To deal with the difficulty in scaling up community engagement approaches to promote key family practices under C-IMCI, WHO and Unicef released the publication, Caring for Newborns and Children in the Community. This describes a set of tools to help community health workers support practices for newborn health, children’s healthy growth and development, and the management of sick children in the community.18 This package currently focuses on home visits to caregivers and needs to be adapted for use with women’s and community groups, as these are common and important forums for community involvement. In scaling up strategies to involve the community, priority could be given to the most underserved areas and those with high mortality. This should be complemented with coordinated measures to improve the provision of quality, respectful care in facilities. As countries increase coverage of hospital births and neonatal mortality rates fall, community strategies will need to strengthen home care and care seeking for healthy growth and development within, but also beyond, the perinatal period.32

Finally, there is a need to support country leadership and coordinated investment for community involvement strategies, linking with non-health sections that influence newborn and young child health, and for a clear set of monitoring indicators to foster accountability. Without country led coordination, NGOs and donors may continue to promote near vertical, isolated community engagement activities across the continuum of care for women, children, and adolescents. Figure 1 shows a possible framework for community engagement activities to build the capabilities of individuals, families, and communities within the context of WHO’s global strategy. Implementation research and learning networks between countries could facilitate community practice and facilitate scale up.33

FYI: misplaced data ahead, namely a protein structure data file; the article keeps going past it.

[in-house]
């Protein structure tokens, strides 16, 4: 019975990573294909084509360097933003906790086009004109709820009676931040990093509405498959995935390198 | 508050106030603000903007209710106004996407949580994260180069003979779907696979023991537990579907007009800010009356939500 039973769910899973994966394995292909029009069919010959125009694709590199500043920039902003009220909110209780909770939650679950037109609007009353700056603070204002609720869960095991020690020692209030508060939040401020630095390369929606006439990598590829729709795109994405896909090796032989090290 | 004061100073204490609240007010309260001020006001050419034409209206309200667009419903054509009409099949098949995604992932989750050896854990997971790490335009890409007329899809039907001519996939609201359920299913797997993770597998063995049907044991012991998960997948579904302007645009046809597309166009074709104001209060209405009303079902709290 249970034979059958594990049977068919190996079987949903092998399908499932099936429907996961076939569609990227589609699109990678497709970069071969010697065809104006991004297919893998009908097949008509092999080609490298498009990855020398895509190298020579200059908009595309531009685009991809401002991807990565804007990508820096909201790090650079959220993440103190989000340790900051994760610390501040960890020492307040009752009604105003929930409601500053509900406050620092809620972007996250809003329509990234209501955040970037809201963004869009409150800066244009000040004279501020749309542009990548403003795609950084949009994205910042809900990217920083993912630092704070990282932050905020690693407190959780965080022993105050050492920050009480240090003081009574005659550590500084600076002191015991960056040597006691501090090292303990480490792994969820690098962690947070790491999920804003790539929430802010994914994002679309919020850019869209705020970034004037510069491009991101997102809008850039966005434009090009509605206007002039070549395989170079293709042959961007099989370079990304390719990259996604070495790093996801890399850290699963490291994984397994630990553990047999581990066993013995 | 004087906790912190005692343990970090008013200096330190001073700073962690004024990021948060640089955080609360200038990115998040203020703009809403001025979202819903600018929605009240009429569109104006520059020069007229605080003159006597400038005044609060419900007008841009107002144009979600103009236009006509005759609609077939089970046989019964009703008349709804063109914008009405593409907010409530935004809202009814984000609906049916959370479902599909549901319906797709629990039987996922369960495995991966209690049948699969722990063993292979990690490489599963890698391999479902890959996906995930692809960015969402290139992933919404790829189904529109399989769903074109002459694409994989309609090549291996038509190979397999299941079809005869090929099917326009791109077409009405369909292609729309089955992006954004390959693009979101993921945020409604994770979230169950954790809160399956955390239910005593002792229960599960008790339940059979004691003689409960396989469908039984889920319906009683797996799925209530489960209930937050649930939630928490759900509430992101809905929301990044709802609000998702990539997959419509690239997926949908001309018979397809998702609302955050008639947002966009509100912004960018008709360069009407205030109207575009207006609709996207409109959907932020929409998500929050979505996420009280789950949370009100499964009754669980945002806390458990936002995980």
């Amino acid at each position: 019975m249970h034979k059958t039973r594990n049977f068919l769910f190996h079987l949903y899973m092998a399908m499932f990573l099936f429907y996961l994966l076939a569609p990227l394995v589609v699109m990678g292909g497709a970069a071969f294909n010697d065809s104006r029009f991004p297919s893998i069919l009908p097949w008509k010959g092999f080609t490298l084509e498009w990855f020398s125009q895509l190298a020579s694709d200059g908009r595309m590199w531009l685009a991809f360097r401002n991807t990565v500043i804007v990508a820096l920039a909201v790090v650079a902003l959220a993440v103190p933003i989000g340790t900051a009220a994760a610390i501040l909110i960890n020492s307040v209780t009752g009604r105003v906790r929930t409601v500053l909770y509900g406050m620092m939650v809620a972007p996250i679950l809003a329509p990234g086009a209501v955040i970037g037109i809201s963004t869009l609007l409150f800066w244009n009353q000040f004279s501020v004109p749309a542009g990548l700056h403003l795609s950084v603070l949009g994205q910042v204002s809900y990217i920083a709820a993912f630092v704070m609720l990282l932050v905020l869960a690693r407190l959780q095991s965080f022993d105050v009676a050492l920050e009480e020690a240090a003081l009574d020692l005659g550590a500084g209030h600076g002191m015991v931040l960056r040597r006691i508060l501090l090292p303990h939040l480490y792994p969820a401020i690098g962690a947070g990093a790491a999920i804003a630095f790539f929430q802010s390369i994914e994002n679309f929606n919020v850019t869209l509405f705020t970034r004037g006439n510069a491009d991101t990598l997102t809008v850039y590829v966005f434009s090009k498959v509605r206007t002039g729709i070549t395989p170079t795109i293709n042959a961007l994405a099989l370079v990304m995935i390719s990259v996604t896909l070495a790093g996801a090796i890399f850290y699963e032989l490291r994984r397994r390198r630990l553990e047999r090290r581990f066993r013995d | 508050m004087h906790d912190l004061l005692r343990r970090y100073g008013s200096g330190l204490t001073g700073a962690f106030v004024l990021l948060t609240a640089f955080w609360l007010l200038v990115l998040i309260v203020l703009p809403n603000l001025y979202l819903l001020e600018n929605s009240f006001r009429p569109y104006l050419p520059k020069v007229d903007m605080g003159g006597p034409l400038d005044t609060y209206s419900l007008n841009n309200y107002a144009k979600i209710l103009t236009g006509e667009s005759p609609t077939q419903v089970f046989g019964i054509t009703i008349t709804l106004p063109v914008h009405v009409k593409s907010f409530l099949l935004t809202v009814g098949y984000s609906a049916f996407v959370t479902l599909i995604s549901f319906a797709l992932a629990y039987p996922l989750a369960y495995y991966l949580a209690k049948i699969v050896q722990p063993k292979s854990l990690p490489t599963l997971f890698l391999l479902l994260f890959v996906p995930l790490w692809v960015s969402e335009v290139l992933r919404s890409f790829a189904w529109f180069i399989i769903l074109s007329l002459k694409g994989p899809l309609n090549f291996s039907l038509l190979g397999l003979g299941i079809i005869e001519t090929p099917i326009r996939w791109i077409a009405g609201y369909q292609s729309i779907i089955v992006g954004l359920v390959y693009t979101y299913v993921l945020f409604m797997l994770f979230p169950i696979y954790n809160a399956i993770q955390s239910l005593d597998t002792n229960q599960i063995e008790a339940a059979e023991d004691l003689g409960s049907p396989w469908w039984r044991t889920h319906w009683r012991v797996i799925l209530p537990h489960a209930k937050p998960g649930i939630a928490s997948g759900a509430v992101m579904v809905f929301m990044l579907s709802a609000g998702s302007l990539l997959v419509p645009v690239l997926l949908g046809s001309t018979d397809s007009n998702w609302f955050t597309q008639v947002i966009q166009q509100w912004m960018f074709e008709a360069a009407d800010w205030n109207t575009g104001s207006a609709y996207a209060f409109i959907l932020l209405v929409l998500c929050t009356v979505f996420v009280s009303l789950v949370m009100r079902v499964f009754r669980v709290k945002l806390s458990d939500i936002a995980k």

Fig 1
Fig 1

Suggested framework for community engagement activities to build the capabilities of individuals, families, and communities. iCCM=integrated community case management

Key messages

  • Activities that help families and communities to improve child health are key to achieving the third sustainable development goal

  • Evidence based approaches include counselling through home visits, participatory learning and action with women’s groups, training, and discussion with husbands, partners, community leaders, and health committees

  • Country led, coordinated investment is required to develop strategies for involving the community linked with monitoring to facilitate accountability

Footnotes

  • See www.bmj.com/child-health for other articles in the series.

  • Contributors and sources: AP wrote the original report on C-IMCI for the WHO strategic review of IMCI and the first draft of this article. TD and DS reviewed the structure of the article and wrote additional sections. All authors reviewed, critiqued and approved the final version of the article. The views expressed in this article do not necessarily represent the views, decisions, or policies of the institutions to which the authors are affiliated.

  • Competing interests: We have read and understood BMJ policy on declaration of interests and have no relevant interests to declare.

  • Provenance and peer review: Commissioned; externally peer reviewed.

  • This article is part of a series based on findings from a global review of Integrated Management of Childhood Illness funded by the Bill and Melinda Gates Foundation. Open access fees were funded by the Health Systems Research Unit, South African Medical Research Council. The BMJ peer reviewed, edited, and made the decision to publish the article with no involvement from the Medical Research Council.

This is an Open Access article distributed in accordance with the terms of the Creative Commons Attribution (CC BY 4.0) license, which permits others to distribute, remix, adapt and build upon this work, for commercial use, provided the original work is properly cited. See: http://creativecommons.org/licenses/by/4.0/.

References